WordPress is a great system for beginners and you don’t need any technical knowledge to use it. Additionally the large and helpful WordPress community means there’s always someone willing to help out with free advice if you need a hand.
Other CMS platforms, especially bespoke built systems, have no such guarantees and can often be quite clunky and non-intuitive to use. This means additional time and money spent on staff training and less productive workflow.
Explain that WordPress is SEO Friendly
SEO is of high priority to the WordPress community and the base software gets more optimized every time there’s an update. Unlike hosted blogging platforms, you don’t need to worry about being targeted by Google for “over optimization” – as so many people use WordPress, it’s considered to be the standard in the blogging world.
There is also a wide selection of SEO plugins available for WordPress which ensure everything from website copy, to images, to site speed is optimized to make it more attractive to search engines.
SEO is big business these days so even the smallest advantage over a competitor is a big plus. Emphasize the difference that moving up a few spots in the search engine rankings could do for your client and they’re sure to be impressed.
Show Your Understanding of Security Issues
One of the biggest criticisms that WordPress has is that it is a system that is vulnerable to hackers. In fact this is more a case of user error (due to website owners not updating their software and plugins as often as they should) and the fact that WordPress is the most popular blogging software, so there are bound to be more sites hacked simply due to scale of numbers.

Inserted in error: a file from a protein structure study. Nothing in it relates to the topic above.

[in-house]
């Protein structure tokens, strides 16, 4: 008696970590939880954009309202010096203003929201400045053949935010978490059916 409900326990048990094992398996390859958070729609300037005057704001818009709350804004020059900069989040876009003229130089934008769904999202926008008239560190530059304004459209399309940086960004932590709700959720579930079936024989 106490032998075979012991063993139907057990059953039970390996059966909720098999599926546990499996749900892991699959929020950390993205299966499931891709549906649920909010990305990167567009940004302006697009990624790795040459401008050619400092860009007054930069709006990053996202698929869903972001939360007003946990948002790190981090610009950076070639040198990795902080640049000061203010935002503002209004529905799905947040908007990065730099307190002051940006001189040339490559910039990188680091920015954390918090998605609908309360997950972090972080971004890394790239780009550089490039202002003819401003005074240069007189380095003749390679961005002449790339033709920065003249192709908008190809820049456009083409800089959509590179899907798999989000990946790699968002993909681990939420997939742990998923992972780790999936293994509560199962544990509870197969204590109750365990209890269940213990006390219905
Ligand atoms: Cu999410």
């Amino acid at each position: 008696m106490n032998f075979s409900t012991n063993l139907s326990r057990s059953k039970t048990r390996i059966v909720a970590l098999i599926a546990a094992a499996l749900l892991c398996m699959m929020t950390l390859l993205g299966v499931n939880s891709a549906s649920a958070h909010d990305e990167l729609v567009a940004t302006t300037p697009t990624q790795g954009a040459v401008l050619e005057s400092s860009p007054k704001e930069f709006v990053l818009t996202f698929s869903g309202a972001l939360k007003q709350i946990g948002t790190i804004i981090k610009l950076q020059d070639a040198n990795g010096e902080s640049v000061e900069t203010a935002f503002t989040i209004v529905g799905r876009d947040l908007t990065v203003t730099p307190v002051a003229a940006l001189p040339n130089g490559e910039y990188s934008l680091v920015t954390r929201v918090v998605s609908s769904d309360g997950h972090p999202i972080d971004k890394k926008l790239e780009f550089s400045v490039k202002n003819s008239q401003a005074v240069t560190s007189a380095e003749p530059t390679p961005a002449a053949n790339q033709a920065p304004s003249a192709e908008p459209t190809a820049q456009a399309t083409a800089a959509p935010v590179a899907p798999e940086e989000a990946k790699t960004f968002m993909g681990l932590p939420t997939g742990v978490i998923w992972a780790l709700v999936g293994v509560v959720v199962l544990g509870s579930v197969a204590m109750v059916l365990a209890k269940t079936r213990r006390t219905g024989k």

WordPress does have vulnerabilities but these are very easily strengthened by taking appropriate steps when setting up your site and if you can demonstrate your knowledge of the weak points and show what you will do to harden the WordPress installation, this will instil confidence into your client.
Make sure you’re familiar with security plugins like Better WP Security and read up on best practice when setting up a new site. You should also impress upon your client the importance of secure hosting as most mass WordPress attacks occur on poorly managed shared servers.
Emphasize its Extendibility and Flexibility
WordPress can be made to do just about anything with the right theme and plugin. It can help to show a range of successful websites ranging from image galleries to forums to booking sites to e-commerce sites to show just how flexible the software is and that it’s in no way just a cookie-cutter blogging platform.
Whatever you want your site to do, there’s a pretty good chance someone has developed a plugin for it. If you can’t find an appropriate plugin, you can commission a developer to create one. As WordPress is such a popular platform, there’s a huge choice of skilled developers working for affordable rates.
Don’t Mention WordPress
This may be cheating slightly but in some cases, it’s simpler not to mention WordPress at all if you know it will be immediately off-putting for your client. Most clients don’t really care what software their site is running on – they just want it to work the way they want it to.